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Recreation district is likely last effort to save the Blackfoot pool

East Idaho Elects

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Blackfoot pool | file photo

BLACKFOOT — The proposal of a new taxing district is a last-ditch effort to save the Blackfoot pool.

After the bond election for the Blackfoot pool, which is in sore need of repair, failed for the third time in November 2018, a group trying to save the pool decided to try one more thing.

They are trying to form the Bingham County Recreational District. Those within the district that encompasses Blackfoot, Snake River and Firth school districts can vote to create the new taxing district in the Nov. 5 election.

The taxing district will add a permanent .04 percent levy to the property taxes of those within the district. That comes out to $40 per year for properties valued at $100,000.

“We just want to give the constituency, those within the recreation district, the opportunity to vote yea or nay on the recreation which will subsequently revitalize the pool,” said Mike Virtue, a former Blackfoot mayor and one of the people leading the effort to create the recreation district.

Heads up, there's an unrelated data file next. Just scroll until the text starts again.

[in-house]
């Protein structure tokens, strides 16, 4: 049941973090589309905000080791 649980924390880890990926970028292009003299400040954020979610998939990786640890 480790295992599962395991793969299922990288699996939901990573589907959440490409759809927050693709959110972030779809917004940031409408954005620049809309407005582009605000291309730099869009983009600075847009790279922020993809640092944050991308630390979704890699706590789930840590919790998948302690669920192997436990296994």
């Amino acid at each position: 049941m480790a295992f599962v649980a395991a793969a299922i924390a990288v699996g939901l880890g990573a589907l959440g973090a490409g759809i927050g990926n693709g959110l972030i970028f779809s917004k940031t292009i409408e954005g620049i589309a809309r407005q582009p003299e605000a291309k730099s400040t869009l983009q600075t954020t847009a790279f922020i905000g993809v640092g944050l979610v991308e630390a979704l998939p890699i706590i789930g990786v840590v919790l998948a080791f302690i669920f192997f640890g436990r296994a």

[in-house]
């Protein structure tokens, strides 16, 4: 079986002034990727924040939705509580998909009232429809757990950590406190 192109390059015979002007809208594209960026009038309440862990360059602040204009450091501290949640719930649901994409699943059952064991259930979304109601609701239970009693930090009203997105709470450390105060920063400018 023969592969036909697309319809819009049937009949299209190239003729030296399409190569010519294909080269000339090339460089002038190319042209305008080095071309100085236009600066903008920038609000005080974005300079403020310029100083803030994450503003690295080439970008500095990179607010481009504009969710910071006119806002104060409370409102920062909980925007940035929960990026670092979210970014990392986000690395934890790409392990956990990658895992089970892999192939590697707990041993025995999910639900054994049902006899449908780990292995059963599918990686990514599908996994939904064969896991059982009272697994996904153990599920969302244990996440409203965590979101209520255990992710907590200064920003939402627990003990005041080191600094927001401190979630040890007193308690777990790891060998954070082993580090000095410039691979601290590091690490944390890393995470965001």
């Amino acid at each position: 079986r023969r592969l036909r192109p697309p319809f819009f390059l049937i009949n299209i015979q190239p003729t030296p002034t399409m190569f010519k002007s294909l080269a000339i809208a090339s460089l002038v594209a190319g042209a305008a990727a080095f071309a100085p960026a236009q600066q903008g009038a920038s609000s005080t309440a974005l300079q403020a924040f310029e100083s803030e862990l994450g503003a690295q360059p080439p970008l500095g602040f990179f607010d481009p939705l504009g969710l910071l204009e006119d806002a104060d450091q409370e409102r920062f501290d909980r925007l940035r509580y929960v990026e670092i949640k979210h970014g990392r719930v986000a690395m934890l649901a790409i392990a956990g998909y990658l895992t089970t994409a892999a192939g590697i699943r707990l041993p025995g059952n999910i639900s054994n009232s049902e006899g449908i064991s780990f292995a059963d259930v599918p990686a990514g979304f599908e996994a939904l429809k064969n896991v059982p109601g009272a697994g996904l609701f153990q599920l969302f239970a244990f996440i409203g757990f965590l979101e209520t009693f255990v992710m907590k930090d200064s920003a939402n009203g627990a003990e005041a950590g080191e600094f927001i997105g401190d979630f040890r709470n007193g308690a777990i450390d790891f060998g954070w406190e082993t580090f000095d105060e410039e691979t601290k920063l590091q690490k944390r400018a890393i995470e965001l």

“It is a levying district like a school district or a mosquito abatement district,” Virtue said. “When it passes, then the county commissioners select a board initially and that board has the responsibility for the funds that are generated. We won’t receive any funds until January of 2021. … That board will make the decision about the expenditure of the funds.”

He said the funds will be used to redo the inside of the dome. They will pay for fixing all of the electrical and mechanical issues the pool has, including the boilers.

“It gets the pool in a position where it’s functioning efficiently and effectively,” Virtue said.

He said that once the pool is taken care of and is mostly self-sufficient, the recreation district board can choose to direct levied funds to other recreational projects.

Virtue said if the voters decide against the recreation district, it’s likely that’s the end for the Blackfoot pool. Although the previous bonds needed a supermajority (66.7 percent) to pass, this effort needs a simple majority.

RELATED | What’s next for the Blackfoot pool facility?

“The tunnel gets awfully dark. The city has to approve a bond. I don’t see that in the cards. I suppose you could take another run at a recreation district, but once you’ve ridden that horse a couple of times they’re going to put it in the barn. It’s going to be difficult,” Virtue said. “But we’re not pursuing failure of the proposal. We’re pursuing success.”